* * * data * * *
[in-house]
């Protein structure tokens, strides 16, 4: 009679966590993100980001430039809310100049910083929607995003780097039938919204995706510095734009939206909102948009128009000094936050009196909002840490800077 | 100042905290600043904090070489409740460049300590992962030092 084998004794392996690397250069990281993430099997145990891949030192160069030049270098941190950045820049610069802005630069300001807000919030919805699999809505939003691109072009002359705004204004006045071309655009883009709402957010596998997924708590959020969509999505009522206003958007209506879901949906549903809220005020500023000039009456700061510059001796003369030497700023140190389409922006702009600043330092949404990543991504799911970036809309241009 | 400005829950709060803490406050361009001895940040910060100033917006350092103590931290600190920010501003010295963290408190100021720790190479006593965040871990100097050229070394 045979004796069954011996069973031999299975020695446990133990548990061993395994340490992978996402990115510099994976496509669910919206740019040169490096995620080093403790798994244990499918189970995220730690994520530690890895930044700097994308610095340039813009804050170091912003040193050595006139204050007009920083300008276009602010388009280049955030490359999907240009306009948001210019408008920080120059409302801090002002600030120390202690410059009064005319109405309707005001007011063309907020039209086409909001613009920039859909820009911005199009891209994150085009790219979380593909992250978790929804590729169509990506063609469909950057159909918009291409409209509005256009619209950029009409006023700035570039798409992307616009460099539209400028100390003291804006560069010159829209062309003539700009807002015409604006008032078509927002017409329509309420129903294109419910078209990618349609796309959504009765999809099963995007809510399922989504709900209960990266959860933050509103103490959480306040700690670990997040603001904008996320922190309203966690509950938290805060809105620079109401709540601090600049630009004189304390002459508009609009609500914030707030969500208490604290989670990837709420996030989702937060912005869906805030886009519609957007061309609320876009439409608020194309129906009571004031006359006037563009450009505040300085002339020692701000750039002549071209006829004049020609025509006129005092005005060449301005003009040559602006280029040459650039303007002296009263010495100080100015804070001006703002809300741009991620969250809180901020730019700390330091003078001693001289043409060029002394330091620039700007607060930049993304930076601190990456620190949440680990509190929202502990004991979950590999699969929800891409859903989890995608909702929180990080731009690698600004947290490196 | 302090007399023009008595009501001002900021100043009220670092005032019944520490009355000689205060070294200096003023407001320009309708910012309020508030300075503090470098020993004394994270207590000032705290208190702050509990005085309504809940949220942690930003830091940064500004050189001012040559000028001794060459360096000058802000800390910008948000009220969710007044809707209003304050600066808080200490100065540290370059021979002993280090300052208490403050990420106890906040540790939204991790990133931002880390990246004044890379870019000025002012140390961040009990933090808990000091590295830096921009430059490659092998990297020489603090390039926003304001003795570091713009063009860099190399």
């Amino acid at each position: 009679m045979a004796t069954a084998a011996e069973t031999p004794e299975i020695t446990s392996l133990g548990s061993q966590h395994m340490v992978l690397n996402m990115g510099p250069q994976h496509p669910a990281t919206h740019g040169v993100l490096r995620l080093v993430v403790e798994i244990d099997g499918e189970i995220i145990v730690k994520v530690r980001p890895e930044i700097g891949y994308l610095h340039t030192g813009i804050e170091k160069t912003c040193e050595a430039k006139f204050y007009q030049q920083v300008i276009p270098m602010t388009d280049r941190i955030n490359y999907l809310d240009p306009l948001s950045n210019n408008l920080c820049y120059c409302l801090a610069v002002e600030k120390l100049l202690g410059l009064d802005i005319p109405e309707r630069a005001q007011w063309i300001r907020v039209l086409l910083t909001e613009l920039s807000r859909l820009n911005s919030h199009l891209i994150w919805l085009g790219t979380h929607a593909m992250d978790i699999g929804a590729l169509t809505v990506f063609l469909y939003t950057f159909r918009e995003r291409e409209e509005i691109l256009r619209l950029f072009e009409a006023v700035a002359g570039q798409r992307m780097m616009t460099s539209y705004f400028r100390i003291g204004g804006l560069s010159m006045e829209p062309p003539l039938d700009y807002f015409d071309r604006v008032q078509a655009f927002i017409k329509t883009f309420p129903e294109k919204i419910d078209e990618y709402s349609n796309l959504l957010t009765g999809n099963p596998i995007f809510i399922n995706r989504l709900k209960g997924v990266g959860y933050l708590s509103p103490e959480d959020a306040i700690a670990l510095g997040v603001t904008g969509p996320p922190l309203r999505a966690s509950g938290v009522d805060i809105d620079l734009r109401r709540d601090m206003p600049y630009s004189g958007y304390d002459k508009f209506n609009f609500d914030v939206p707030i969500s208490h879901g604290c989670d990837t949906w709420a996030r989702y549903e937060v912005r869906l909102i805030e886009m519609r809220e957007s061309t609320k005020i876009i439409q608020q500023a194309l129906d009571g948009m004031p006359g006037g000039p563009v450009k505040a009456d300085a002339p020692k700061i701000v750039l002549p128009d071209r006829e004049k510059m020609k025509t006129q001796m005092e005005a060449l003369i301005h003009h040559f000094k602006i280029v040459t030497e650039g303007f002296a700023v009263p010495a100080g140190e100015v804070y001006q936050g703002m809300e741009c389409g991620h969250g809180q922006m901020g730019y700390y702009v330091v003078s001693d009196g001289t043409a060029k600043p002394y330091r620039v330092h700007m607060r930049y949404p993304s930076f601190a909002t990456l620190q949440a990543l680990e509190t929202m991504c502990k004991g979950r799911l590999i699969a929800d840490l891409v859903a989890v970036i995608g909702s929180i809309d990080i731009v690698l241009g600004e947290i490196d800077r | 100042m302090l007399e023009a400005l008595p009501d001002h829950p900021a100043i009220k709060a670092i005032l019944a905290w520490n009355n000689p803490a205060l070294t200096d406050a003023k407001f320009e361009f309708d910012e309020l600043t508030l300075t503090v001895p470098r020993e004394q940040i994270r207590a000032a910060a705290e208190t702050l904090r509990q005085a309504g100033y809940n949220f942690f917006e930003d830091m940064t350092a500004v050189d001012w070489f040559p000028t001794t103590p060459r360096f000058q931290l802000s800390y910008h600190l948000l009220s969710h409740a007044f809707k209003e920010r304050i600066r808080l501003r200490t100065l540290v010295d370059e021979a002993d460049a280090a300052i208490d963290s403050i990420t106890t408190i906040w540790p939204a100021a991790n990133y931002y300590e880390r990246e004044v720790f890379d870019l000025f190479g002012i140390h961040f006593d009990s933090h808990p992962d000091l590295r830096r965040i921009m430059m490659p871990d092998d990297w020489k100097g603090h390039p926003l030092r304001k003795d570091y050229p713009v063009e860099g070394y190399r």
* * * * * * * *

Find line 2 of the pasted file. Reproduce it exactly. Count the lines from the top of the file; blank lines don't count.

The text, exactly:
């Protein structure tokens, strides 16, 4: 009679966590993100980001430039809310100049910083929607995003780097039938919204995706510095734009939206909102948009128009000094936050009196909002840490800077 | 100042905290600043904090070489409740460049300590992962030092 084998004794392996690397250069990281993430099997145990891949030192160069030049270098941190950045820049610069802005630069300001807000919030919805699999809505939003691109072009002359705004204004006045071309655009883009709402957010596998997924708590959020969509999505009522206003958007209506879901949906549903809220005020500023000039009456700061510059001796003369030497700023140190389409922006702009600043330092949404990543991504799911970036809309241009 | 400005829950709060803490406050361009001895940040910060100033917006350092103590931290600190920010501003010295963290408190100021720790190479006593965040871990100097050229070394 045979004796069954011996069973031999299975020695446990133990548990061993395994340490992978996402990115510099994976496509669910919206740019040169490096995620080093403790798994244990499918189970995220730690994520530690890895930044700097994308610095340039813009804050170091912003040193050595006139204050007009920083300008276009602010388009280049955030490359999907240009306009948001210019408008920080120059409302801090002002600030120390202690410059009064005319109405309707005001007011063309907020039209086409909001613009920039859909820009911005199009891209994150085009790219979380593909992250978790929804590729169509990506063609469909950057159909918009291409409209509005256009619209950029009409006023700035570039798409992307616009460099539209400028100390003291804006560069010159829209062309003539700009807002015409604006008032078509927002017409329509309420129903294109419910078209990618349609796309959504009765999809099963995007809510399922989504709900209960990266959860933050509103103490959480306040700690670990997040603001904008996320922190309203966690509950938290805060809105620079109401709540601090600049630009004189304390002459508009609009609500914030707030969500208490604290989670990837709420996030989702937060912005869906805030886009519609957007061309609320876009439409608020194309129906009571004031006359006037563009450009505040300085002339020692701000750039002549071209006829004049020609025509006129005092005005060449301005003009040559602006280029040459650039303007002296009263010495100080100015804070001006703002809300741009991620969250809180901020730019700390330091003078001693001289043409060029002394330091620039700007607060930049993304930076601190990456620190949440680990509190929202502990004991979950590999699969929800891409859903989890995608909702929180990080731009690698600004947290490196 | 302090007399023009008595009501001002900021100043009220670092005032019944520490009355000689205060070294200096003023407001320009309708910012309020508030300075503090470098020993004394994270207590000032705290208190702050509990005085309504809940949220942690930003830091940064500004050189001012040559000028001794060459360096000058802000800390910008948000009220969710007044809707209003304050600066808080200490100065540290370059021979002993280090300052208490403050990420106890906040540790939204991790990133931002880390990246004044890379870019000025002012140390961040009990933090808990000091590295830096921009430059490659092998990297020489603090390039926003304001003795570091713009063009860099190399």